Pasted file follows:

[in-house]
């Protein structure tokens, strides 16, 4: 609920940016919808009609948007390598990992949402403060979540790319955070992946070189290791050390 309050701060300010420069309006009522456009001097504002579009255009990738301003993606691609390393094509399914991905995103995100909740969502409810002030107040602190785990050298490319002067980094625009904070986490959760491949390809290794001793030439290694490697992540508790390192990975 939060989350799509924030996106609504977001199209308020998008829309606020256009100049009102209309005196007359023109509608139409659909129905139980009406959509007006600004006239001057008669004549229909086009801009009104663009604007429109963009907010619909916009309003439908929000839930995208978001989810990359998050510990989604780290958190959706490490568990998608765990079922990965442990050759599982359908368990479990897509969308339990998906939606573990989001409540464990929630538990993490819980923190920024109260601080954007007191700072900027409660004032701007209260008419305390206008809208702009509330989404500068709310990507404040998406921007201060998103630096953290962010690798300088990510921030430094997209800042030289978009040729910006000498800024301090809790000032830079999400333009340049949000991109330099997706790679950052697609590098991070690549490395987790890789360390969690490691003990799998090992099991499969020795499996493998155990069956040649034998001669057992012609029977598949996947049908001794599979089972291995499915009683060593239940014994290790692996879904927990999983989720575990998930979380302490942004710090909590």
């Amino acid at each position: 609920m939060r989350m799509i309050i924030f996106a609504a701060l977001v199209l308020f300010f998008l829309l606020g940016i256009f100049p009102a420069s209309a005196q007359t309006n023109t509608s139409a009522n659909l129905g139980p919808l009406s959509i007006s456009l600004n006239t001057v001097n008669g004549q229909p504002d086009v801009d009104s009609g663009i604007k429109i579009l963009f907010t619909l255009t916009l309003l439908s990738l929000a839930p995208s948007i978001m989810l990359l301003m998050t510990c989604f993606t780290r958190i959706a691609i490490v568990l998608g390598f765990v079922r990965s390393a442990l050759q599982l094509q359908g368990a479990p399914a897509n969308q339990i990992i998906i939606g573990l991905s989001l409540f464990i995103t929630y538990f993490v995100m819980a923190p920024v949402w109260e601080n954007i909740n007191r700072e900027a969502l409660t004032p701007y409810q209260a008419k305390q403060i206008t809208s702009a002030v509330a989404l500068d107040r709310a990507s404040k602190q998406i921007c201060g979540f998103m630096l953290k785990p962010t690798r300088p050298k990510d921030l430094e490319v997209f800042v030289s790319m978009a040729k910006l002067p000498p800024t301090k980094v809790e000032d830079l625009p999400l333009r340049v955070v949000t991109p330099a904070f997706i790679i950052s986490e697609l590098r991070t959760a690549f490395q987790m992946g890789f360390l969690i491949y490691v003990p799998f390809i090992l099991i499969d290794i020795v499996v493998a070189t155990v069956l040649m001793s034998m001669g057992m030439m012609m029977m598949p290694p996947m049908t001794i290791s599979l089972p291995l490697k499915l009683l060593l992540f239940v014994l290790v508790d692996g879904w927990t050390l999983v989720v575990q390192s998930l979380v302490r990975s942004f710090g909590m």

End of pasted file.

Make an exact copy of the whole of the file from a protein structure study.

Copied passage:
[in-house]
């Protein structure tokens, strides 16, 4: 609920940016919808009609948007390598990992949402403060979540790319955070992946070189290791050390 309050701060300010420069309006009522456009001097504002579009255009990738301003993606691609390393094509399914991905995103995100909740969502409810002030107040602190785990050298490319002067980094625009904070986490959760491949390809290794001793030439290694490697992540508790390192990975 939060989350799509924030996106609504977001199209308020998008829309606020256009100049009102209309005196007359023109509608139409659909129905139980009406959509007006600004006239001057008669004549229909086009801009009104663009604007429109963009907010619909916009309003439908929000839930995208978001989810990359998050510990989604780290958190959706490490568990998608765990079922990965442990050759599982359908368990479990897509969308339990998906939606573990989001409540464990929630538990993490819980923190920024109260601080954007007191700072900027409660004032701007209260008419305390206008809208702009509330989404500068709310990507404040998406921007201060998103630096953290962010690798300088990510921030430094997209800042030289978009040729910006000498800024301090809790000032830079999400333009340049949000991109330099997706790679950052697609590098991070690549490395987790890789360390969690490691003990799998090992099991499969020795499996493998155990069956040649034998001669057992012609029977598949996947049908001794599979089972291995499915009683060593239940014994290790692996879904927990999983989720575990998930979380302490942004710090909590």
């Amino acid at each position: 609920m939060r989350m799509i309050i924030f996106a609504a701060l977001v199209l308020f300010f998008l829309l606020g940016i256009f100049p009102a420069s209309a005196q007359t309006n023109t509608s139409a009522n659909l129905g139980p919808l009406s959509i007006s456009l600004n006239t001057v001097n008669g004549q229909p504002d086009v801009d009104s009609g663009i604007k429109i579009l963009f907010t619909l255009t916009l309003l439908s990738l929000a839930p995208s948007i978001m989810l990359l301003m998050t510990c989604f993606t780290r958190i959706a691609i490490v568990l998608g390598f765990v079922r990965s390393a442990l050759q599982l094509q359908g368990a479990p399914a897509n969308q339990i990992i998906i939606g573990l991905s989001l409540f464990i995103t929630y538990f993490v995100m819980a923190p920024v949402w109260e601080n954007i909740n007191r700072e900027a969502l409660t004032p701007y409810q209260a008419k305390q403060i206008t809208s702009a002030v509330a989404l500068d107040r709310a990507s404040k602190q998406i921007c201060g979540f998103m630096l953290k785990p962010t690798r300088p050298k990510d921030l430094e490319v997209f800042v030289s790319m978009a040729k910006l002067p000498p800024t301090k980094v809790e000032d830079l625009p999400l333009r340049v955070v949000t991109p330099a904070f997706i790679i950052s986490e697609l590098r991070t959760a690549f490395q987790m992946g890789f360390l969690i491949y490691v003990p799998f390809i090992l099991i499969d290794i020795v499996v493998a070189t155990v069956l040649m001793s034998m001669g057992m030439m012609m029977m598949p290694p996947m049908t001794i290791s599979l089972p291995l490697k499915l009683l060593l992540f239940v014994l290790v508790d692996g879904w927990t050390l999983v989720v575990q390192s998930l979380v302490r990975s942004f710090g909590m």